Tuesday, September 6, 2011

Coral Castle



(From Wikipedia ) Coral Castle is a stone structure created by the Latvian American eccentric Edward Leedskalnin (1887-1951) north of the city of Homestead, Florida in Miami-Dade County at the intersection of South Dixie Highway (U.S. 1) and West 157th Avenue. The structure comprises numerous megalithic stones (mostly limestone formed from coral), each weighing several tons. It currently serves as a privately-operated tourist attraction. Coral Castle is noted for urban legends surrounding its creation that claim it was built single handedly by Leedskalnin using magnetism and/or supernatural abilities.

I have heard some strange stories and this is one of them. The mystery of the Coral Castle isn’t just about the place itself, but the man who built it and how it was constructed. Perhaps his story begins when he was left at the altar just one day before his wedding when he was living in Latvia. Her name was Agnes and she was only 16 years old. Depressed and heartbroken, he left for America but became terminally ill with tuberculosis. Miraculously and like an episode of Syfy’s Haven, he claimed to be healed by magnets which had a weird effect on his disease.

In 1923, Leedskalnin built the castle he called Rock Gate Park in Florida City, Florida. He chose the location because it was out-of-the-way from other houses or businesses. It took him over 28 years to build the castle being very secretive about how it was constructed and doing most of the work himself. In 1936 when lots of development surrounded his home, he decided to move and take the castle with him. He moved 10 miles away to Homestead, Florida where it took him over three years to move the edifice. He used coral pieces on the newer portion of the castle. When asked why he built the castle, he would answer it was for his “Sweet Sixteen”, more than likely referring to Agnes.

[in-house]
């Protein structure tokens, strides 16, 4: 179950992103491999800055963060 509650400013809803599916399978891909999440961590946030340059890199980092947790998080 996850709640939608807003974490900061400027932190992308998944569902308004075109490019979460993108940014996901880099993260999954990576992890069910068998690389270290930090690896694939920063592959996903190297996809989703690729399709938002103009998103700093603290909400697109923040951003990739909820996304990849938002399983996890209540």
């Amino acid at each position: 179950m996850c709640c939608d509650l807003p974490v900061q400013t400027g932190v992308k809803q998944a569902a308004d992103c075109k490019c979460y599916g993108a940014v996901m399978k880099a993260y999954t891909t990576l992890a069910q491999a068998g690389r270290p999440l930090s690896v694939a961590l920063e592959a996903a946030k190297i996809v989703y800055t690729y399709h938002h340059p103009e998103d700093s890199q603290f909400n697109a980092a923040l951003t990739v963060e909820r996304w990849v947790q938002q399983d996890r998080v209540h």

The castle is an amazing structure and is constructed of coral and oolitic limestone. The grounds have about 1,100 tons of stones used in walls, carvings, furniture and the castle tower. Each of the stones are secured without any mortar using the weight of the stones and precise carvings to keep them together. Throughout the 8 foot wall no light passes through between the stones. Even Hurricane Andrew couldn’t move the stones and knock down the walls down.